The Value of a Second Opinion

The Value of a Second Opinion

I remember the day I received the call advising me that my mammogram results required further testing. I had received similar calls before, but those calls had merely requested I get an ultrasound to further investigate an area not clear on the films. Since I had dense breasts, I was very familiar with this routine, and previously the findings had all been benign. However, this time the tone was different. My OBGYN was requesting that I see a breast surgeon right away for a biopsy. I can recall the exact date and time of that call and the dreadful feeling like a “deer in the headlights”.

My gynecologist suggested a local surgeon, but with Dana Farber Breast Oncology Center a mere one and a half hours away, I decided to seek a second opinion. Would you ever buy a car without shopping around? This is probably one of the most important decisions of your life, if not the most important and one opinion is not enough. Don’t allow yourself to panic and just rush into making decisions.

In my case, my second opinion would prove to be life-saving.  My original diagnosis was DCIS (ductal, non-invasive breast cancer) in my right breast. The additional testing ordered at my Dana Farber consultation revealed a nearly 2 cm invasive tumor in my left breast. Had I merely followed the original diagnosis plan, the more dangerous cancer would have gone undetected.

I have spoken to many women in treatment and the unfortunate fact is that second opinions are not often recommended by medical staff. Since a referral is needed, some women feel disloyal to their doctor if they question his/her opinion. The truth is this may prove to be a matter of life and death. Think about it, if you wouldn’t buy a car without a second opinion, why wouldn’t you be just as diligent with your health.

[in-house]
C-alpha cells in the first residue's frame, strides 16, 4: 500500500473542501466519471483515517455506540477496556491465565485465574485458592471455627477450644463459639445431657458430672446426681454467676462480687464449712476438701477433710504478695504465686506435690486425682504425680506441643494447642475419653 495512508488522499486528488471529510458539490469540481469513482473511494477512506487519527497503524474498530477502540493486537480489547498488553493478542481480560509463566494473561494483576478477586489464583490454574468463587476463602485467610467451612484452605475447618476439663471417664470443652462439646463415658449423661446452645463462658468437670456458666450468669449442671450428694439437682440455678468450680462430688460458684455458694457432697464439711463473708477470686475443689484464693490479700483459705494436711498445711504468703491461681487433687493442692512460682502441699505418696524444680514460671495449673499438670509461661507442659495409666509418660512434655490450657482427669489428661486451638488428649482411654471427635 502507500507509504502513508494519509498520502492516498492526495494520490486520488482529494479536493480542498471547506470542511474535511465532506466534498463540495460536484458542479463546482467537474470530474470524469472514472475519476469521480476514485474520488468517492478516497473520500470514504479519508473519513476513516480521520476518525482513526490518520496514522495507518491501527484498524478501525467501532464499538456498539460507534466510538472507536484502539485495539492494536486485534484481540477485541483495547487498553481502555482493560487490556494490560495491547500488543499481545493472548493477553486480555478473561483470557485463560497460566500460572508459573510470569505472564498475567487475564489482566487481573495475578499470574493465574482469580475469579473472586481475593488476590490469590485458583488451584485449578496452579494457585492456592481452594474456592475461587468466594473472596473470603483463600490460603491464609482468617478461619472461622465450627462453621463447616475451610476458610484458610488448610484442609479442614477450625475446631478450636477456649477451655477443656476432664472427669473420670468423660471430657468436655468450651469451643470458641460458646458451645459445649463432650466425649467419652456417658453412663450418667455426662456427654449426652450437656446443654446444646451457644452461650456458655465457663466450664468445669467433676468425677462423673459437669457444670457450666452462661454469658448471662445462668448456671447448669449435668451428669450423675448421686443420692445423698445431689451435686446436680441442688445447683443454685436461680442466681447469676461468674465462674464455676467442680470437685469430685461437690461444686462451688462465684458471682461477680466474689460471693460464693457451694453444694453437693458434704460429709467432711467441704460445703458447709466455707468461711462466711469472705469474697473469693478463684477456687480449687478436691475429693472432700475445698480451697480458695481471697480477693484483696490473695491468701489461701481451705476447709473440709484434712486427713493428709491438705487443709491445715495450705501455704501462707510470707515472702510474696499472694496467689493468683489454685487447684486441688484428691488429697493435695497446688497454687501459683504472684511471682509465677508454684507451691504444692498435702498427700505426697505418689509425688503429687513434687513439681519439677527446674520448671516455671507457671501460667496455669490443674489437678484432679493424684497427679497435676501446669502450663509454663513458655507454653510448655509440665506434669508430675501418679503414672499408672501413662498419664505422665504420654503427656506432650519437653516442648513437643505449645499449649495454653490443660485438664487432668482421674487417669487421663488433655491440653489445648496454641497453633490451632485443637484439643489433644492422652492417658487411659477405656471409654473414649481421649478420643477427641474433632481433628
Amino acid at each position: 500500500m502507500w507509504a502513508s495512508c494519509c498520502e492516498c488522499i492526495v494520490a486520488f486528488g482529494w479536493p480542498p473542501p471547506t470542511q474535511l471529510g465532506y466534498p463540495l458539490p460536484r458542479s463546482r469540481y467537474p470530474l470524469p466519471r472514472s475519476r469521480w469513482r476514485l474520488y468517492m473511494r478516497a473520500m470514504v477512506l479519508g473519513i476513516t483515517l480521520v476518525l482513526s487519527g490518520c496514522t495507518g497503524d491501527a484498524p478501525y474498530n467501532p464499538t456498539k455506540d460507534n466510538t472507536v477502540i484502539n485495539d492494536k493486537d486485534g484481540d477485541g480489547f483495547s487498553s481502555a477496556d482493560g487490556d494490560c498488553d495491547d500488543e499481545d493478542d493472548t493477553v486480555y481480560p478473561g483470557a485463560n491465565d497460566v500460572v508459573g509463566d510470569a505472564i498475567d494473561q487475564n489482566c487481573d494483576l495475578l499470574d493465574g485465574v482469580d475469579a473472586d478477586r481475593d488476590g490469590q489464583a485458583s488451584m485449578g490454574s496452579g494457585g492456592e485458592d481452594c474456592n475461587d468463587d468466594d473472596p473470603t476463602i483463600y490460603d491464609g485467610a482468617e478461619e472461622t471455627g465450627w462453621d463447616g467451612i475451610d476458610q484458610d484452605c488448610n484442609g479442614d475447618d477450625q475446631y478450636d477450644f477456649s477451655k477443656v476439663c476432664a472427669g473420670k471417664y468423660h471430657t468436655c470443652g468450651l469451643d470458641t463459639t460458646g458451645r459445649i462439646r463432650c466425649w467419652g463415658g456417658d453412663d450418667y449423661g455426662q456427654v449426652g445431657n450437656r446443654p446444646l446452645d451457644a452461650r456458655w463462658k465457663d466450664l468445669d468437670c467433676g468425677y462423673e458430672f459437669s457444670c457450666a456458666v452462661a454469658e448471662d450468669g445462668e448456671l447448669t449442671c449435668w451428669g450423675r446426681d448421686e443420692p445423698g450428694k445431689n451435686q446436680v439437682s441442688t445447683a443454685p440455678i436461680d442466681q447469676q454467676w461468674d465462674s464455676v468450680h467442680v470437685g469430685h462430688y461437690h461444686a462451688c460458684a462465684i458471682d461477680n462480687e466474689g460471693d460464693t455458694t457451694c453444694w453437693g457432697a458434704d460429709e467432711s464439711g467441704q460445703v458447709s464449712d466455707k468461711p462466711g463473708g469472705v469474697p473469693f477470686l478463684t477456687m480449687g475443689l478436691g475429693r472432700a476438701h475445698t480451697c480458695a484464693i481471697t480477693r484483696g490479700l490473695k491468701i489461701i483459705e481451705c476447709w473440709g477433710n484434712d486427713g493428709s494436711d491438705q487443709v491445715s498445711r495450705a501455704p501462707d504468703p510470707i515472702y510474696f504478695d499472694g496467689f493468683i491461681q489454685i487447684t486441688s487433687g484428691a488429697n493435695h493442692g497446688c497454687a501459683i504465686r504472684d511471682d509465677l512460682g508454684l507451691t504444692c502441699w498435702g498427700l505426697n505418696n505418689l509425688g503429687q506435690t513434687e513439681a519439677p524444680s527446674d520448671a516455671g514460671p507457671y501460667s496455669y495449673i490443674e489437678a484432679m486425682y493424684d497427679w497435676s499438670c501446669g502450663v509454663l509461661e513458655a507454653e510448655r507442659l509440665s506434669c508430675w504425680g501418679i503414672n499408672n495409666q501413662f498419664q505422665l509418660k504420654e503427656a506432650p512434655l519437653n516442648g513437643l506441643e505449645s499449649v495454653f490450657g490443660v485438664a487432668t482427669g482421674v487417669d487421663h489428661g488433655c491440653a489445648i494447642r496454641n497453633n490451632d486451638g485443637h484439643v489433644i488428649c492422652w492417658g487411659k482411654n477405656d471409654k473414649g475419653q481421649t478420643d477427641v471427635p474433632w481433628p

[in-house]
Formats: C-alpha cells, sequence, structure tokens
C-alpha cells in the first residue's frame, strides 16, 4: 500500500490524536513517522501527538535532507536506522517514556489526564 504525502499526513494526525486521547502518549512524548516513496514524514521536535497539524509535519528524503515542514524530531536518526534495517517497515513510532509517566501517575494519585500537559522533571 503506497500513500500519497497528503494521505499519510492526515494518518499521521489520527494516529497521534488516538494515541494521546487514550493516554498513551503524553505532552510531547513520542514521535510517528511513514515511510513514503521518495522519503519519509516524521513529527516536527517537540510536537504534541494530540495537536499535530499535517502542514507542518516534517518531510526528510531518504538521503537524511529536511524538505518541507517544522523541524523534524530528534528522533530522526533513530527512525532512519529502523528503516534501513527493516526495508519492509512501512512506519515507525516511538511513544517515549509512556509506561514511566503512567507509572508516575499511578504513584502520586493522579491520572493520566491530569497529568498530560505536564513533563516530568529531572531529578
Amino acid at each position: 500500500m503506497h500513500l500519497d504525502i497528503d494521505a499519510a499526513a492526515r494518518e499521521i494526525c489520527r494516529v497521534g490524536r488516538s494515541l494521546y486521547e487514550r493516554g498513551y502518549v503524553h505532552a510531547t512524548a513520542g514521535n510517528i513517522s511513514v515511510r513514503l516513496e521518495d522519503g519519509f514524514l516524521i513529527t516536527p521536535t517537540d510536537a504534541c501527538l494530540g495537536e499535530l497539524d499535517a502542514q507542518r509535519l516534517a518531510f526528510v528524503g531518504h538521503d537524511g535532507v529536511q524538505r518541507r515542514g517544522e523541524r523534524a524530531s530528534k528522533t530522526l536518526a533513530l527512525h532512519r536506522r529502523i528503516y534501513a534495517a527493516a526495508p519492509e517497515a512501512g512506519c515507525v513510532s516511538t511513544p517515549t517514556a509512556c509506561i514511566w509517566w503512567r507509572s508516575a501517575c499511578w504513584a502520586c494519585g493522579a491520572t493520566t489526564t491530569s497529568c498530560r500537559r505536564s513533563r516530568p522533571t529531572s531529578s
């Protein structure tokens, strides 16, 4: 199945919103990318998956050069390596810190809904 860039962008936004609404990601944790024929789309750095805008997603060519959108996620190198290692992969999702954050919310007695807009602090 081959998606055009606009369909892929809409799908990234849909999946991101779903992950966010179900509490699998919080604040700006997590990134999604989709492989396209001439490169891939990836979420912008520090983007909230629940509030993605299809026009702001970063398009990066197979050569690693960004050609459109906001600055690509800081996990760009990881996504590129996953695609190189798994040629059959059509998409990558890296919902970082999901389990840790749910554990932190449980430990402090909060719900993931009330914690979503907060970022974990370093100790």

I have learned that doctors are not Gods, they can make mistakes; they are merely human. It’s not fair to both them and you to hold a single diagnosis responsible for your treatment plan and outcome. The best outcomes happen when medical teams are treated as partners, and not as infallible Gods. Seek as much information as possible from as many sources as possible.

When you have done all this…you will have no regrets. It’s the best you can do and no matter what happens, you’ll feel confident that you did everything possible. The old adage, “Two heads are better than one” could not be more true.

2018-01-28T13:55:48+00:00 January 28th, 2018|Newly Diagnosed|

About the Author:

Judy Fitzgerald holds a BS in Chemistry from Providence College. She also serves as a Consumer Advocate for the Department of Defense Breast Cancer Grant Program and is a Ford Warrior in Pink.

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